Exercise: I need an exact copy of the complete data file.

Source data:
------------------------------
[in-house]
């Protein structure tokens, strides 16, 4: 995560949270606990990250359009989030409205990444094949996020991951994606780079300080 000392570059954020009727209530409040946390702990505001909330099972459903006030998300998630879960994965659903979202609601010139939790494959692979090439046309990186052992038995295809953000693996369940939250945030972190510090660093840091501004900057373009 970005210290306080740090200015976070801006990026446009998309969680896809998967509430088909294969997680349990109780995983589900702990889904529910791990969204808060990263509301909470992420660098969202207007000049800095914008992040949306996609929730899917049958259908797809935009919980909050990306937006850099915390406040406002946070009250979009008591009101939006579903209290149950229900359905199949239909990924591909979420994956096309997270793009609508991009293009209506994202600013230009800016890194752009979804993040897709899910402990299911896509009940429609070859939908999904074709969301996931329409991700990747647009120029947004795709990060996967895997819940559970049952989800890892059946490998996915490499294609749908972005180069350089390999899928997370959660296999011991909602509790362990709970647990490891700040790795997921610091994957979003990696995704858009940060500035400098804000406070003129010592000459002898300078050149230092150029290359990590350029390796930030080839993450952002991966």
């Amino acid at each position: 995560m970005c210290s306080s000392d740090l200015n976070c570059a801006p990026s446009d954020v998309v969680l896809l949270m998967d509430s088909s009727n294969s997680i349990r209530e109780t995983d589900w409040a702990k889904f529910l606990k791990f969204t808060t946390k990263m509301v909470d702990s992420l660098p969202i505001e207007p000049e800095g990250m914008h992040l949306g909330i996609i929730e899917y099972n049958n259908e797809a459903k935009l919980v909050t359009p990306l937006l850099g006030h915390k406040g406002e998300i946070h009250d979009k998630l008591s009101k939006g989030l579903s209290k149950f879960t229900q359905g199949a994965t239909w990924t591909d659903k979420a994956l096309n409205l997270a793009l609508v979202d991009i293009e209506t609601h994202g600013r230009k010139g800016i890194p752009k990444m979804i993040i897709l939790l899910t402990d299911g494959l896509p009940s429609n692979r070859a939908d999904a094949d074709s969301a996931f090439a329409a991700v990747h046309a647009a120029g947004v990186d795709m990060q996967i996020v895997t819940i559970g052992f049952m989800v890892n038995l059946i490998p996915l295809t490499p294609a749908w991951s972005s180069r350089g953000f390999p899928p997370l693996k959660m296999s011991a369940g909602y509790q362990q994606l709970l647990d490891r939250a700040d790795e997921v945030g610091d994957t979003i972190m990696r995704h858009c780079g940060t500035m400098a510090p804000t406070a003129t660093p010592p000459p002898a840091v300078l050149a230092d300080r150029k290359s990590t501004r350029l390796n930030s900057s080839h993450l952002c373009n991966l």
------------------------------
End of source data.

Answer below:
[in-house]
């Protein structure tokens, strides 16, 4: 995560949270606990990250359009989030409205990444094949996020991951994606780079300080 000392570059954020009727209530409040946390702990505001909330099972459903006030998300998630879960994965659903979202609601010139939790494959692979090439046309990186052992038995295809953000693996369940939250945030972190510090660093840091501004900057373009 970005210290306080740090200015976070801006990026446009998309969680896809998967509430088909294969997680349990109780995983589900702990889904529910791990969204808060990263509301909470992420660098969202207007000049800095914008992040949306996609929730899917049958259908797809935009919980909050990306937006850099915390406040406002946070009250979009008591009101939006579903209290149950229900359905199949239909990924591909979420994956096309997270793009609508991009293009209506994202600013230009800016890194752009979804993040897709899910402990299911896509009940429609070859939908999904074709969301996931329409991700990747647009120029947004795709990060996967895997819940559970049952989800890892059946490998996915490499294609749908972005180069350089390999899928997370959660296999011991909602509790362990709970647990490891700040790795997921610091994957979003990696995704858009940060500035400098804000406070003129010592000459002898300078050149230092150029290359990590350029390796930030080839993450952002991966």
């Amino acid at each position: 995560m970005c210290s306080s000392d740090l200015n976070c570059a801006p990026s446009d954020v998309v969680l896809l949270m998967d509430s088909s009727n294969s997680i349990r209530e109780t995983d589900w409040a702990k889904f529910l606990k791990f969204t808060t946390k990263m509301v909470d702990s992420l660098p969202i505001e207007p000049e800095g990250m914008h992040l949306g909330i996609i929730e899917y099972n049958n259908e797809a459903k935009l919980v909050t359009p990306l937006l850099g006030h915390k406040g406002e998300i946070h009250d979009k998630l008591s009101k939006g989030l579903s209290k149950f879960t229900q359905g199949a994965t239909w990924t591909d659903k979420a994956l096309n409205l997270a793009l609508v979202d991009i293009e209506t609601h994202g600013r230009k010139g800016i890194p752009k990444m979804i993040i897709l939790l899910t402990d299911g494959l896509p009940s429609n692979r070859a939908d999904a094949d074709s969301a996931f090439a329409a991700v990747h046309a647009a120029g947004v990186d795709m990060q996967i996020v895997t819940i559970g052992f049952m989800v890892n038995l059946i490998p996915l295809t490499p294609a749908w991951s972005s180069r350089g953000f390999p899928p997370l693996k959660m296999s011991a369940g909602y509790q362990q994606l709970l647990d490891r939250a700040d790795e997921v945030g610091d994957t979003i972190m990696r995704h858009c780079g940060t500035m400098a510090p804000t406070a003129t660093p010592p000459p002898a840091v300078l050149a230092d300080r150029k290359s990590t501004r350029l390796n930030s900057s080839h993450l952002c373009n991966l």